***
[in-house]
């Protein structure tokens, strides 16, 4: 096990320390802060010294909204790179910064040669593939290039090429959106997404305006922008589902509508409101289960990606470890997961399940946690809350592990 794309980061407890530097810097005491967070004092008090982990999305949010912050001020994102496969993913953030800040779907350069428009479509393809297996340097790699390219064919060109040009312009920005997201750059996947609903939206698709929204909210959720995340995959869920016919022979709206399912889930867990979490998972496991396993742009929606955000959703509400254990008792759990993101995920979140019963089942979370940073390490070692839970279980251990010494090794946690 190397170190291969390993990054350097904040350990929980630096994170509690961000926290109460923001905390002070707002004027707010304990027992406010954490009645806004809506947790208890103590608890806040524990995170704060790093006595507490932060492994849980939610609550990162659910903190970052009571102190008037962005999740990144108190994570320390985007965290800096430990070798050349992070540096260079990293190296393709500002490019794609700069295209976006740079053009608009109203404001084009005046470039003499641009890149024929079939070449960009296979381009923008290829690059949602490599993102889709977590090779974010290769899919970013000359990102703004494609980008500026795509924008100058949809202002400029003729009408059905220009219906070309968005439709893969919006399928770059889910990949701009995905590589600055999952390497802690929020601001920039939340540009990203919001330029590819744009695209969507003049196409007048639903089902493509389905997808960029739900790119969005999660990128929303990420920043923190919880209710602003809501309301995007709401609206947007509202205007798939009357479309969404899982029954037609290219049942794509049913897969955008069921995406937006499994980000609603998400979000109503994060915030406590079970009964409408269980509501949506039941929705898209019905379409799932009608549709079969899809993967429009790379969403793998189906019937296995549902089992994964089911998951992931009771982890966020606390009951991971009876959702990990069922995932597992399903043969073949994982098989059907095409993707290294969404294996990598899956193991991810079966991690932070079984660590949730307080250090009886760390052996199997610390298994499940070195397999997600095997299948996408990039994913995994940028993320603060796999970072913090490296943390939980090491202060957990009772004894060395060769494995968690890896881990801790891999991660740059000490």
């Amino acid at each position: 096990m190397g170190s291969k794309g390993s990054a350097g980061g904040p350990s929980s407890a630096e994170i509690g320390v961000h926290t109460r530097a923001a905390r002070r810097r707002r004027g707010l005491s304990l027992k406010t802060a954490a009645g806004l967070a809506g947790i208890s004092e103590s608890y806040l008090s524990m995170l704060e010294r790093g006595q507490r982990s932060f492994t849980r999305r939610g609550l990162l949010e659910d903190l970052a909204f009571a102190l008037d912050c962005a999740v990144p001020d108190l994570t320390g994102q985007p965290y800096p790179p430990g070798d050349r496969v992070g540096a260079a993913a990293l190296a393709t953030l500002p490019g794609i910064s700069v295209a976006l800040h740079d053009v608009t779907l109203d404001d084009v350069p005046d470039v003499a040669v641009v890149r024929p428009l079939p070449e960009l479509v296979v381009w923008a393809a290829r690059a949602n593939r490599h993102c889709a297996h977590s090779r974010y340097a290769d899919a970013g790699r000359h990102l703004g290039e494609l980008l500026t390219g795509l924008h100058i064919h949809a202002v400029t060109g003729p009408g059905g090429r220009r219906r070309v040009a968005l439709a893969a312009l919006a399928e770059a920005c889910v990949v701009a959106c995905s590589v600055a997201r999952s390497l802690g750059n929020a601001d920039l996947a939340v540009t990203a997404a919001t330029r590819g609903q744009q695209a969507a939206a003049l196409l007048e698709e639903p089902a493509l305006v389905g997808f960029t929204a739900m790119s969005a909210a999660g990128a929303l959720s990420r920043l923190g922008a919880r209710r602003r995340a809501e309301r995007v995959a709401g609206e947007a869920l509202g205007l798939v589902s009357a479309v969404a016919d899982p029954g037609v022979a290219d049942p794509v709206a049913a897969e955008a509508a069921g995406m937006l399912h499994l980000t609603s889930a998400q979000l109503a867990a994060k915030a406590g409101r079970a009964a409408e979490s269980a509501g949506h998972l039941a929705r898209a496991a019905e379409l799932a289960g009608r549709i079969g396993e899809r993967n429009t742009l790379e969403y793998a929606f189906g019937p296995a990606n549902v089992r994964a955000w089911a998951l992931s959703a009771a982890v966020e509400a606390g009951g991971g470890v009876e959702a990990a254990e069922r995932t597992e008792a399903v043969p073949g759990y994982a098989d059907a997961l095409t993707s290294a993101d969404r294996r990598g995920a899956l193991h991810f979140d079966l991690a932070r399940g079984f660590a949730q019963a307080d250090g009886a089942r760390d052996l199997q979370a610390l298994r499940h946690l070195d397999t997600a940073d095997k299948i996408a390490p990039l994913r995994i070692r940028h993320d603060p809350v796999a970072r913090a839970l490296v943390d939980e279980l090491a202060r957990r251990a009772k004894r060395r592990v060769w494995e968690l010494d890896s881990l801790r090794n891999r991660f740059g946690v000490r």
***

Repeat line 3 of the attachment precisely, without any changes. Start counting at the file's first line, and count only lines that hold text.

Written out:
């Amino acid at each position: 096990m190397g170190s291969k794309g390993s990054a350097g980061g904040p350990s929980s407890a630096e994170i509690g320390v961000h926290t109460r530097a923001a905390r002070r810097r707002r004027g707010l005491s304990l027992k406010t802060a954490a009645g806004l967070a809506g947790i208890s004092e103590s608890y806040l008090s524990m995170l704060e010294r790093g006595q507490r982990s932060f492994t849980r999305r939610g609550l990162l949010e659910d903190l970052a909204f009571a102190l008037d912050c962005a999740v990144p001020d108190l994570t320390g994102q985007p965290y800096p790179p430990g070798d050349r496969v992070g540096a260079a993913a990293l190296a393709t953030l500002p490019g794609i910064s700069v295209a976006l800040h740079d053009v608009t779907l109203d404001d084009v350069p005046d470039v003499a040669v641009v890149r024929p428009l079939p070449e960009l479509v296979v381009w923008a393809a290829r690059a949602n593939r490599h993102c889709a297996h977590s090779r974010y340097a290769d899919a970013g790699r000359h990102l703004g290039e494609l980008l500026t390219g795509l924008h100058i064919h949809a202002v400029t060109g003729p009408g059905g090429r220009r219906r070309v040009a968005l439709a893969a312009l919006a399928e770059a920005c889910v990949v701009a959106c995905s590589v600055a997201r999952s390497l802690g750059n929020a601001d920039l996947a939340v540009t990203a997404a919001t330029r590819g609903q744009q695209a969507a939206a003049l196409l007048e698709e639903p089902a493509l305006v389905g997808f960029t929204a739900m790119s969005a909210a999660g990128a929303l959720s990420r920043l923190g922008a919880r209710r602003r995340a809501e309301r995007v995959a709401g609206e947007a869920l509202g205007l798939v589902s009357a479309v969404a016919d899982p029954g037609v022979a290219d049942p794509v709206a049913a897969e955008a509508a069921g995406m937006l399912h499994l980000t609603s889930a998400q979000l109503a867990a994060k915030a406590g409101r079970a009964a409408e979490s269980a509501g949506h998972l039941a929705r898209a496991a019905e379409l799932a289960g009608r549709i079969g396993e899809r993967n429009t742009l790379e969403y793998a929606f189906g019937p296995a990606n549902v089992r994964a955000w089911a998951l992931s959703a009771a982890v966020e509400a606390g009951g991971g470890v009876e959702a990990a254990e069922r995932t597992e008792a399903v043969p073949g759990y994982a098989d059907a997961l095409t993707s290294a993101d969404r294996r990598g995920a899956l193991h991810f979140d079966l991690a932070r399940g079984f660590a949730q019963a307080d250090g009886a089942r760390d052996l199997q979370a610390l298994r499940h946690l070195d397999t997600a940073d095997k299948i996408a390490p990039l994913r995994i070692r940028h993320d603060p809350v796999a970072r913090a839970l490296v943390d939980e279980l090491a202060r957990r251990a009772k004894r060395r592990v060769w494995e968690l010494d890896s881990l801790r090794n891999r991660f740059g946690v000490r």